ProLogis to Sell China Operations, Interest in Japan Funds to GIC for $1.3B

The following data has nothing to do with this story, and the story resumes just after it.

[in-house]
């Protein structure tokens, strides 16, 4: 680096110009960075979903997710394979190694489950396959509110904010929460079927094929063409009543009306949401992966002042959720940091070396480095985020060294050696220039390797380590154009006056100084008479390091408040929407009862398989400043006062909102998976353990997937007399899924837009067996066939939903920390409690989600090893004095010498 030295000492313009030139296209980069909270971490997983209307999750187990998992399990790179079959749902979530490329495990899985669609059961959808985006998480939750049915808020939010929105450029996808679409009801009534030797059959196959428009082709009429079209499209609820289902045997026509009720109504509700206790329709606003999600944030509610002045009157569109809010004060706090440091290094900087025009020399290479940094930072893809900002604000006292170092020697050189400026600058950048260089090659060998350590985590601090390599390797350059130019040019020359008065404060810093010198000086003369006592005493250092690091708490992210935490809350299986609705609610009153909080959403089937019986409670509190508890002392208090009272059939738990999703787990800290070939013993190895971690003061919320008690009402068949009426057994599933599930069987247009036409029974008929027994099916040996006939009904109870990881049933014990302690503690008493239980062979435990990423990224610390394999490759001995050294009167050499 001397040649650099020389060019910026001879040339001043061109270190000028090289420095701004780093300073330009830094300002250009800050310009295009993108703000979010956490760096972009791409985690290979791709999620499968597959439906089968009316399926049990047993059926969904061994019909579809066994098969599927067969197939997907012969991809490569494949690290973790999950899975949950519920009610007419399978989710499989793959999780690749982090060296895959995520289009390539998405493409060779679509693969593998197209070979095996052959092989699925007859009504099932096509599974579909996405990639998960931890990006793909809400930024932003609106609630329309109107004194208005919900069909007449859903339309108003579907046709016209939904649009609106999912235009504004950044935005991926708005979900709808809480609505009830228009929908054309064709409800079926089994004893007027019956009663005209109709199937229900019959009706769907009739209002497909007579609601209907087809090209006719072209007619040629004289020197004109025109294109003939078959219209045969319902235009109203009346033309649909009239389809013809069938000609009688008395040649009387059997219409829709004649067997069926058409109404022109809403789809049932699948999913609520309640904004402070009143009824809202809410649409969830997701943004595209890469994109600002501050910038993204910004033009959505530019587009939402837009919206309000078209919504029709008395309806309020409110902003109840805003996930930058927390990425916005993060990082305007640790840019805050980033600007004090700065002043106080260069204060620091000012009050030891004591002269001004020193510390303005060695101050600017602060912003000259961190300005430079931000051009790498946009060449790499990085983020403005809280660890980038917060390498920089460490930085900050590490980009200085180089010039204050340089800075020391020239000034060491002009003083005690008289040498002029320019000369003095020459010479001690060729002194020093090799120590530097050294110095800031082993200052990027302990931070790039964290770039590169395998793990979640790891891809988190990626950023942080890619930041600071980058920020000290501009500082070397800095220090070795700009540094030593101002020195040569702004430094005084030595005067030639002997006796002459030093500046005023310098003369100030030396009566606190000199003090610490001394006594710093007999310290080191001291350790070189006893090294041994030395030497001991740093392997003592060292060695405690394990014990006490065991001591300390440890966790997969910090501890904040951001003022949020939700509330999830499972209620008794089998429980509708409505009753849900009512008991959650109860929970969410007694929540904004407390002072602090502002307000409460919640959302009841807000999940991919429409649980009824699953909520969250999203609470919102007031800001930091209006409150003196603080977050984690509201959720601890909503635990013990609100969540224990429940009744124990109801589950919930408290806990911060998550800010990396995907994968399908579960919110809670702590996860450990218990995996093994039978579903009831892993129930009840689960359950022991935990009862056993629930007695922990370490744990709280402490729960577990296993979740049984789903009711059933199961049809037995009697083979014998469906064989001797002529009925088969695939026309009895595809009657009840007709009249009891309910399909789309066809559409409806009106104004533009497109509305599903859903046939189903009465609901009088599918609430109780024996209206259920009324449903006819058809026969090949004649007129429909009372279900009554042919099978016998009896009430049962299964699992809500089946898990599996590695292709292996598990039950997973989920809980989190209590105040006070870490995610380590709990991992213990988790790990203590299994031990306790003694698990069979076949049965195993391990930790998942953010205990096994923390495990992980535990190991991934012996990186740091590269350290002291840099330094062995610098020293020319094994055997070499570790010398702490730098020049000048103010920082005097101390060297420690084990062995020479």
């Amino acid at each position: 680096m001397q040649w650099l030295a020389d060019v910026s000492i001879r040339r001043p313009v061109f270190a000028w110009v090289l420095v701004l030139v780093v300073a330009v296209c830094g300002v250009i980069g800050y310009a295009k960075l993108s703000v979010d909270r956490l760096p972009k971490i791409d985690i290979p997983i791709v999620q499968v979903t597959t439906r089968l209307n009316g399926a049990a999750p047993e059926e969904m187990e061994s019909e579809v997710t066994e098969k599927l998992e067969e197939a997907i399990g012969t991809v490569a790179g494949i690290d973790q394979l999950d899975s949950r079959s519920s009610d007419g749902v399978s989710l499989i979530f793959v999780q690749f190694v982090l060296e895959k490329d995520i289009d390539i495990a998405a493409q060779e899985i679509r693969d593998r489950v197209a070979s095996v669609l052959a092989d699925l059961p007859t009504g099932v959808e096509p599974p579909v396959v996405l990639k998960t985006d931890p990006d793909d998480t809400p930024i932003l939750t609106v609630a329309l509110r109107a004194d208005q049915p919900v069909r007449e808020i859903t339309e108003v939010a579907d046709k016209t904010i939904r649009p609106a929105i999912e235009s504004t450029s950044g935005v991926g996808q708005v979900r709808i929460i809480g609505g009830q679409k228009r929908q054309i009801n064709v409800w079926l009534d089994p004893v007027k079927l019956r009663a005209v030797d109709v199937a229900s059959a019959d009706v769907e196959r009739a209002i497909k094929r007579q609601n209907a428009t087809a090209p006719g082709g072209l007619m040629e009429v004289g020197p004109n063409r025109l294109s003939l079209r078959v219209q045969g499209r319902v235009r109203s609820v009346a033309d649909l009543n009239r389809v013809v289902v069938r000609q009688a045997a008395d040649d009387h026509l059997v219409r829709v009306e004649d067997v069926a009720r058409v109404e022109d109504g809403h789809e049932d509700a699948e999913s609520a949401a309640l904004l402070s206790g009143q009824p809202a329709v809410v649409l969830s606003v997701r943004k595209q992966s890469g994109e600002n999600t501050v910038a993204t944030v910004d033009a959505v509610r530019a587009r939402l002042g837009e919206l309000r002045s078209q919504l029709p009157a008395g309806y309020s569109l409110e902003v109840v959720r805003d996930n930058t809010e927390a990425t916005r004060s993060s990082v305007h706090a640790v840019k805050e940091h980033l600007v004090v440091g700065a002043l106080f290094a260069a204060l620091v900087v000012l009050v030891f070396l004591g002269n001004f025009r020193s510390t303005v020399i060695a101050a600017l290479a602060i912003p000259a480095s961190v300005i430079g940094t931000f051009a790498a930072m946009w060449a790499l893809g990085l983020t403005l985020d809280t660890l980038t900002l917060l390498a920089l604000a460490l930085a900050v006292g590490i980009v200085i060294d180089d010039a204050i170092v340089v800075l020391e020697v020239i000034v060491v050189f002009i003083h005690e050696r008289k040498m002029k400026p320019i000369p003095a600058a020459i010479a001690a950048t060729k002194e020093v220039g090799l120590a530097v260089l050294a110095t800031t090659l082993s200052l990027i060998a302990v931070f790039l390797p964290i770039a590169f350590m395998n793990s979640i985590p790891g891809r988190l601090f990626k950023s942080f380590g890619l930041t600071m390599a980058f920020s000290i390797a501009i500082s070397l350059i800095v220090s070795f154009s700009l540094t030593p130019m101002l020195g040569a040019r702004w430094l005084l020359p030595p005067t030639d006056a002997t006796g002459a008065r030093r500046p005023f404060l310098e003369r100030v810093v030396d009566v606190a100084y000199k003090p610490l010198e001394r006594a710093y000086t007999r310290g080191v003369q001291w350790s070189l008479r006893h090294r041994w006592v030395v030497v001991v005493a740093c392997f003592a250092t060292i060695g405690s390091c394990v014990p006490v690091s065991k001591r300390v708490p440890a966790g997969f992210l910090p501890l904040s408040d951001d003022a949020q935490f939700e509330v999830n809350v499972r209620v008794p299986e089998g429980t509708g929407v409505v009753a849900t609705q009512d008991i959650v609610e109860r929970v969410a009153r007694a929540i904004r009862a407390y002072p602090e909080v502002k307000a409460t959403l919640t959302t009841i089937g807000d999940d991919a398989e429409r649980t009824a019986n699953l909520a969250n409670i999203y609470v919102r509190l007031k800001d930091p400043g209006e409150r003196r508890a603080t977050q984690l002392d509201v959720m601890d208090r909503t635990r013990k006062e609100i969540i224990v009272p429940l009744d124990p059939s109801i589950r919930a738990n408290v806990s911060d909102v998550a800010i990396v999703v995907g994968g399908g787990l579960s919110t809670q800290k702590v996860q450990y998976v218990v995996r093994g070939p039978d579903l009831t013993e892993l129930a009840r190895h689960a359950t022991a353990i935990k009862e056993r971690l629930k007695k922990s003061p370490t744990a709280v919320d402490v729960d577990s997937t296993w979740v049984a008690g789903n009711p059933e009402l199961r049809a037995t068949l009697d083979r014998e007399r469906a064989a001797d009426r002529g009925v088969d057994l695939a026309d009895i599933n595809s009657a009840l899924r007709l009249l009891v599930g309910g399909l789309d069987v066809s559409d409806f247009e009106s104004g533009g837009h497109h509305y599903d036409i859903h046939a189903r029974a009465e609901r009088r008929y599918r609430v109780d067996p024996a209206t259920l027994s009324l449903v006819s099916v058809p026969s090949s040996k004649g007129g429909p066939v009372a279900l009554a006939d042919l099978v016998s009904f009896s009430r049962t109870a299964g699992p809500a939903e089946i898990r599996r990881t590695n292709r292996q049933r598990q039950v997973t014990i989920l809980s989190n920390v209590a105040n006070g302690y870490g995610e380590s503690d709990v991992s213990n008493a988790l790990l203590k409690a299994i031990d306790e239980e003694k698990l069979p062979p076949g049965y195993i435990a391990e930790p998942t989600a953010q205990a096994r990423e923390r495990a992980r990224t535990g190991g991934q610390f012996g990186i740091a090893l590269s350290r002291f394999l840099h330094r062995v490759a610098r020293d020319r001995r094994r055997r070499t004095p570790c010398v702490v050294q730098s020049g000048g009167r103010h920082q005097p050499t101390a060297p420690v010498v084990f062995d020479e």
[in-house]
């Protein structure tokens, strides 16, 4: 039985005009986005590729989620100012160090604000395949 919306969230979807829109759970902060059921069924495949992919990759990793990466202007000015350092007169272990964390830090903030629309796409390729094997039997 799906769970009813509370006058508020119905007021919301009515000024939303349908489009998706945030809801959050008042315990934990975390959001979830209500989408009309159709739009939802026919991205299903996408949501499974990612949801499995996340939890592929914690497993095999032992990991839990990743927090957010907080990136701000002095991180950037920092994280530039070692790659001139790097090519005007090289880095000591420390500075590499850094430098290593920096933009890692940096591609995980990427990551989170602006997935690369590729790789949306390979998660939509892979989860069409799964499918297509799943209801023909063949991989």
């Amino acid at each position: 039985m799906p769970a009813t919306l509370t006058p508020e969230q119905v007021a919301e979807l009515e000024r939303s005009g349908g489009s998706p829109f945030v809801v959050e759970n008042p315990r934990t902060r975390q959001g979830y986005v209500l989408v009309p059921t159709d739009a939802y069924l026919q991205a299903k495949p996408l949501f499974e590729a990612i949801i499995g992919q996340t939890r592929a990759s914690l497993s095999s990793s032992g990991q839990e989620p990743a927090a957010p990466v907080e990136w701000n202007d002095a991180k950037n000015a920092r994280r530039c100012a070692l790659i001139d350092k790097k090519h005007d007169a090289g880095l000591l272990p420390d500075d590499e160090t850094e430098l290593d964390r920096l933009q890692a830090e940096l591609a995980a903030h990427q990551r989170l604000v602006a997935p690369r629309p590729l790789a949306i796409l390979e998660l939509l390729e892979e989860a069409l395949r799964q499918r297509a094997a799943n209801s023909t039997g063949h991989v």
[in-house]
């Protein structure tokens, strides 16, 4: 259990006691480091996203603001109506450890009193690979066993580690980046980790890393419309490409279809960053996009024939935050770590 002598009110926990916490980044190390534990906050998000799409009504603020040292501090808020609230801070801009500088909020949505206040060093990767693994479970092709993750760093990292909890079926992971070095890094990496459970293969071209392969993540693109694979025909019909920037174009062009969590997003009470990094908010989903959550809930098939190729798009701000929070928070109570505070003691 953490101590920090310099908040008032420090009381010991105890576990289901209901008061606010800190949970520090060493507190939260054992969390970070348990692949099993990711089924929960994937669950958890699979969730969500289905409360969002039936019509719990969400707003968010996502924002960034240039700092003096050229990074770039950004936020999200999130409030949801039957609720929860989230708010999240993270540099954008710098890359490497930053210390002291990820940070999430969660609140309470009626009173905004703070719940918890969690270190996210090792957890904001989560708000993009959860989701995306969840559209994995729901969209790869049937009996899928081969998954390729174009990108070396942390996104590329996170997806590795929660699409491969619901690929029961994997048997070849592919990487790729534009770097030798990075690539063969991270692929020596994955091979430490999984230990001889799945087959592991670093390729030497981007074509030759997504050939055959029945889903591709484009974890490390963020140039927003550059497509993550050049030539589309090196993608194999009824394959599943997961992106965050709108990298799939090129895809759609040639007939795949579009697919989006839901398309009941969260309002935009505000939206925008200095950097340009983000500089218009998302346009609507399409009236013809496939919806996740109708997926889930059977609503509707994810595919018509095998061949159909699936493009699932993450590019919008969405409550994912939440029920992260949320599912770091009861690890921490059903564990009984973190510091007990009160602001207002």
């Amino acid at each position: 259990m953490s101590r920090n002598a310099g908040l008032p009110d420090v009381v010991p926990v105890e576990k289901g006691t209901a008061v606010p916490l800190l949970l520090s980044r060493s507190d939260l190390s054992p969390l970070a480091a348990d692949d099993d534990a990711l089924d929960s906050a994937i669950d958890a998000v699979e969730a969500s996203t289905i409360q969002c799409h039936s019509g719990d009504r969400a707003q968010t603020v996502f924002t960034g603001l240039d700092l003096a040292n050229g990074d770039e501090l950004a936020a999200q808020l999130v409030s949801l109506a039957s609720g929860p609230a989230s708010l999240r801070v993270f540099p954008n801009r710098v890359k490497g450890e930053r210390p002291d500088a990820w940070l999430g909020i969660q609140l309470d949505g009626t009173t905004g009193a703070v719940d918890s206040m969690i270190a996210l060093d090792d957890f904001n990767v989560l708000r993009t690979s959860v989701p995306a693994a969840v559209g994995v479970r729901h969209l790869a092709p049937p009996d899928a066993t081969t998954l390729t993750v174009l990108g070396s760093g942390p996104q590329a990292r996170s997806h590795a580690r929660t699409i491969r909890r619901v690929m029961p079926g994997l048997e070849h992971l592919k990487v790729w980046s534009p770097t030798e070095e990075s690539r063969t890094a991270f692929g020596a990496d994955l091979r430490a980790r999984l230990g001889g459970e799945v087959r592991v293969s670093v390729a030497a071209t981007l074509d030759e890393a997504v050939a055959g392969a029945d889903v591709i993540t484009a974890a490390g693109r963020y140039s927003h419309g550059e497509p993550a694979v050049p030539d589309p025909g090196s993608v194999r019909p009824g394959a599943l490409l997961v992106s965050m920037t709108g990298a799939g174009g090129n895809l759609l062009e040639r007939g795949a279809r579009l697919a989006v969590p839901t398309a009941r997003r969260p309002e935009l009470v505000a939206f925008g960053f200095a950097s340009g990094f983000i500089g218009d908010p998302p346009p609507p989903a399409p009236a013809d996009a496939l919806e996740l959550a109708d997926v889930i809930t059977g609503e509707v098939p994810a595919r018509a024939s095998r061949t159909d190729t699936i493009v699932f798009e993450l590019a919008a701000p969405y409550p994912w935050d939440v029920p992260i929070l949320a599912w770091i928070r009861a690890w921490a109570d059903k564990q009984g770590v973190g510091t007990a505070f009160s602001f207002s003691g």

Looking for ways to quickly cut debt and strengthen its balance sheet, industrial REIT giant ProLogis said it was selling its China operations and a 20 percent interest in its Japan property funds to GIC Real Estate for $1.3 billion. The Denver-based provider and developer of distribution facilities said the net proceeds will be used to reduce debt. The company expects to record a net loss on the transaction of approximately 4 to 6 percent book value of the assets sold. The development pipeline will be cut by $1 billion, including $255 million in costs to complete development of the assets owned directly and within the company’s joint ventures in China. The transaction is expected to close in January. Tuesday’s announcement comes several weeks after ProLogis announced a multi-pronged plan of action to get the company back on track following a 78 percent drop in its stock price within a month. On Nov. 12, the REIT announced CEO & chairman Jeffrey Schwartz had resigned and was replaced as CEO by Walter Rakowich, the former president & COO. A day later, the company outlined its strategy, which included deleveraging the balance sheet, minimizing risk in the business model and downsizing the company. Eliminating development starts and land acquisitions was part of the plan as was renegotiating debt maturities. Rakowich said Tuesday that selling the China operations and investment in the Japan funds was not an easy decision, but was an important milestone in the strategy announced in November to help the firm get back on track financially. “In one substantial step, this transaction helps ProLogis de-lever its balance sheet, relieve near term refinancing pressure and enhance liquidity,” Rakowich said in a news release. He added that GIC, which is the real estate investment company of the Government of Singapore Investment Corp., has been a partner in the Japan and China funds and is a “natural buyer” for the assets. “In China, ProLogis’ team of associates will join affiliates of GIC RE to manage the portfolio, and in Japan, ProLogis and GIC RE will identify a group of dedicated associates that will transition over time to manage the GIC RE assets,” Rakowich said. Assets to be sold in China include 20.7 million square feet of completed properties and properties under development with a total expected investment of $861 million that were 45.5 percent leased and 713 acres of land with a carrying value of $213 million. It also includes ProLogis’ interest in five China joint ventures and one property fund, of which the company’s share aggregates 4.4 million square feet with a total investment of $184 million and a 30 percent interest in SZITC CP, a retail JV with a book value of $53 million were also part of the China assets to be sold. The REIT will sell its 20 percent interest in the Japan funds that own 27.1 million square feet of properties to GIC RE, which already owns 80 percent. GIC RE will pay ProLogis $140 million for a 637,000-square-foot building from the development pipeline. Also expected to close in the first quarter of 2009, this sale would satisfy the remainder of GIC RE’s equity commitment to ProLogis Japan Fund II. ProLogis will retain some assets in Japan, including 4.5 million square feet of facilities completed and in lease up with a total investment of $687 million and 4.2 million square feet of facilities under development with a total expected investment of $681 million and 64 acres of land with a carrying value of $173 million. Wall Street seemed to like the ProLogis announcement early in the day with the stock hitting $11.25 per share then dropping below $11 by mid-morning. But by early afternoon, the stock was trading on the New York Stock Exchange at $9.84, up 68 cents, or 7.42 percent. Earlier in the year, before the recession started hitting REIT stocks hard this fall, ProLogis was trading at a high of $66.58 per share. Dave Rogers, a REIT analyst with RBC Capital Markets, told Bloomberg Tuesday that the China and Japan dispositions were a “good set of starting transactions,” but he expected more to come because of the firm’s debt load, the maturity schedule and the tough capital environment.